The cell as we know is the basic unit of life. Microorganisms are cellular entities, and thus could be likened to a cell. They can either exist as unicellular organisms or organisms with multiple cells (i.e. as multicellular organisms). Microbial cells are ubiquitous in the natural environment, and are found in the soil, water, in the air, on and in our body, plants and animals and even in places where other life forms rarely exist (e.g. in hot springs).
Biologists believe that microbial life existed since antiquity, and that microbial cells precede the emergence of multicellular or higher organisms on planet earth. A single cell is a unit, isolated or secluded from other cells by a membrane, and many cells also contain a cell wall outside the membrane. For example, bacteria are grouped into two main types based on their cell walls, viz: Gram positive bacteria and Gram negative bacteria.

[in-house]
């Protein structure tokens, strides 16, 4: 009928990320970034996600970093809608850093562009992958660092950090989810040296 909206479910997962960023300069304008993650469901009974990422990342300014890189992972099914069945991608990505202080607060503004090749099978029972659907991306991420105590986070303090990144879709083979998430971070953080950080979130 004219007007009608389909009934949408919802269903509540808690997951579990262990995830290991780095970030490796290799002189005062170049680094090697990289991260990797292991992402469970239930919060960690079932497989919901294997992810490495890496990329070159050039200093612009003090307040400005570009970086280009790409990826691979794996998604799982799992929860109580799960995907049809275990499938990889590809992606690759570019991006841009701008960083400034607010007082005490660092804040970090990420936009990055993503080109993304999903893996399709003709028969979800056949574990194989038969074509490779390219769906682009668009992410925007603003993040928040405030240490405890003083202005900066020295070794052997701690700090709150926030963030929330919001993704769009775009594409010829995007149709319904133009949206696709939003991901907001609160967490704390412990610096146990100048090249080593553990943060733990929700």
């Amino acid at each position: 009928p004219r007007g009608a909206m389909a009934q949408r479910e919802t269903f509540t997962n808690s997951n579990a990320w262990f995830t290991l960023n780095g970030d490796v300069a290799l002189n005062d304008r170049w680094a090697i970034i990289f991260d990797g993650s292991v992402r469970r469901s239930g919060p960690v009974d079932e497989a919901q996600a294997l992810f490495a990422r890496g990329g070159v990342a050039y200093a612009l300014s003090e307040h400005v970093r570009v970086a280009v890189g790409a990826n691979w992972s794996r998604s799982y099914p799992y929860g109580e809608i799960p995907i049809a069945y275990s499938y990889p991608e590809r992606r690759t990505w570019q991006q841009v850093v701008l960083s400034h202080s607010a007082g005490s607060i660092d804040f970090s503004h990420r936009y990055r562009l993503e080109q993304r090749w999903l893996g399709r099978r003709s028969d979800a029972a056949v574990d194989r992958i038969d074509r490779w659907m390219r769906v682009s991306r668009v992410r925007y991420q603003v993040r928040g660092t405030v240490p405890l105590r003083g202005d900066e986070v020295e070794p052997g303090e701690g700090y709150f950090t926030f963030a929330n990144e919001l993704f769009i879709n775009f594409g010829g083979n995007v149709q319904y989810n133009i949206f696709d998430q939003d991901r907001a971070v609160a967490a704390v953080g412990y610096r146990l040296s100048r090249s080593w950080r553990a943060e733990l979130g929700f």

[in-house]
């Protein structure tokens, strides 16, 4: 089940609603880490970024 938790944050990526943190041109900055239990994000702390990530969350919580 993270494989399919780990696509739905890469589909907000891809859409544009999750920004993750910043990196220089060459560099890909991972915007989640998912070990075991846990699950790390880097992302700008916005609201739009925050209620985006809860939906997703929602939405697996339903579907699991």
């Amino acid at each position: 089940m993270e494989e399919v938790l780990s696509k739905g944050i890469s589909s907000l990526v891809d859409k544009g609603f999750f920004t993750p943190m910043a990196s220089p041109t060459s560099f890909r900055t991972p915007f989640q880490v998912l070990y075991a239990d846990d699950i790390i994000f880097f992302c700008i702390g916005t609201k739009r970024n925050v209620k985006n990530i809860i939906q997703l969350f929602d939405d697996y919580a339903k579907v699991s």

A cell contains different chemicals and cellular structures including cytoplasm, ribosomes and cell wall to mention but a few. The membrane is semi-permeable and it forms a compartment which maintains the internal constituents of the cell and protects it from external forces while allowing important nutrients and wastes to enter and leave the cell with proper cell control. Cells communicate and exchange materials with their environments, and they are constantly undergoing changes, and they also show a high degree of metabolism.
Cells can be considered as both chemical and coding devices because they can take up nutrient from their environment and chemically transform same for their upkeep or growth, and in turn can undergo reproduction. Thus, microorganisms are living cells because they all show the fundamental characteristics of living things except for viruses which exist as a non-living entity outside a living cell. There are basically two different types of microbial cells based on the orientation of the nucleus of each of these organisms and the revelations of microscopic examinations when living cells are scrutinized under an electron microscope.
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